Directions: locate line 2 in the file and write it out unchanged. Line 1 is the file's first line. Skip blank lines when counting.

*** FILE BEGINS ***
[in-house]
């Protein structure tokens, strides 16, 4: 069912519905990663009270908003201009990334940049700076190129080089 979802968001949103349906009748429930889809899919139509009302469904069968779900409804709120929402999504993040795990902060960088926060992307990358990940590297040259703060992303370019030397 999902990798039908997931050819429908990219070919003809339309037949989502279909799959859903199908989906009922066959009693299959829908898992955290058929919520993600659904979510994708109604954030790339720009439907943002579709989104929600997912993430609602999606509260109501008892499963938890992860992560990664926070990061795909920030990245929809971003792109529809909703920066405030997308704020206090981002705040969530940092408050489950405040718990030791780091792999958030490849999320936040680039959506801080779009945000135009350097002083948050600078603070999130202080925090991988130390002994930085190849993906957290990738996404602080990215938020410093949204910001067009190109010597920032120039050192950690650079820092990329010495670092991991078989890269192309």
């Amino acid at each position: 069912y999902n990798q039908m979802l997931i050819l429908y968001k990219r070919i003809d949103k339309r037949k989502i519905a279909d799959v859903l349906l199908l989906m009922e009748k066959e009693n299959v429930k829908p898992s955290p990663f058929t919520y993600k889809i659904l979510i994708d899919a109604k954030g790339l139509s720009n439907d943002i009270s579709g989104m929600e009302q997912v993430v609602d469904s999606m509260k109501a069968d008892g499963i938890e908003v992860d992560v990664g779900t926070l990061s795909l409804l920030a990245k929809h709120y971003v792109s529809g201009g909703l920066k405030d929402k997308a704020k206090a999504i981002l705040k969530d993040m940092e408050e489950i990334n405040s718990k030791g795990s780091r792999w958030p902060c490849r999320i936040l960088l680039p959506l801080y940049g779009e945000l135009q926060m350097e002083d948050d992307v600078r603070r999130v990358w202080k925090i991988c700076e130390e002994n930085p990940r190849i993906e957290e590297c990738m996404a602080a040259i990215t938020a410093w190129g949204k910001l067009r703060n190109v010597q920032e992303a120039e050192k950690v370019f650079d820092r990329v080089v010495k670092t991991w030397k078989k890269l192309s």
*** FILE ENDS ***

């Protein structure tokens, strides 16, 4: 069912519905990663009270908003201009990334940049700076190129080089 979802968001949103349906009748429930889809899919139509009302469904069968779900409804709120929402999504993040795990902060960088926060992307990358990940590297040259703060992303370019030397 999902990798039908997931050819429908990219070919003809339309037949989502279909799959859903199908989906009922066959009693299959829908898992955290058929919520993600659904979510994708109604954030790339720009439907943002579709989104929600997912993430609602999606509260109501008892499963938890992860992560990664926070990061795909920030990245929809971003792109529809909703920066405030997308704020206090981002705040969530940092408050489950405040718990030791780091792999958030490849999320936040680039959506801080779009945000135009350097002083948050600078603070999130202080925090991988130390002994930085190849993906957290990738996404602080990215938020410093949204910001067009190109010597920032120039050192950690650079820092990329010495670092991991078989890269192309």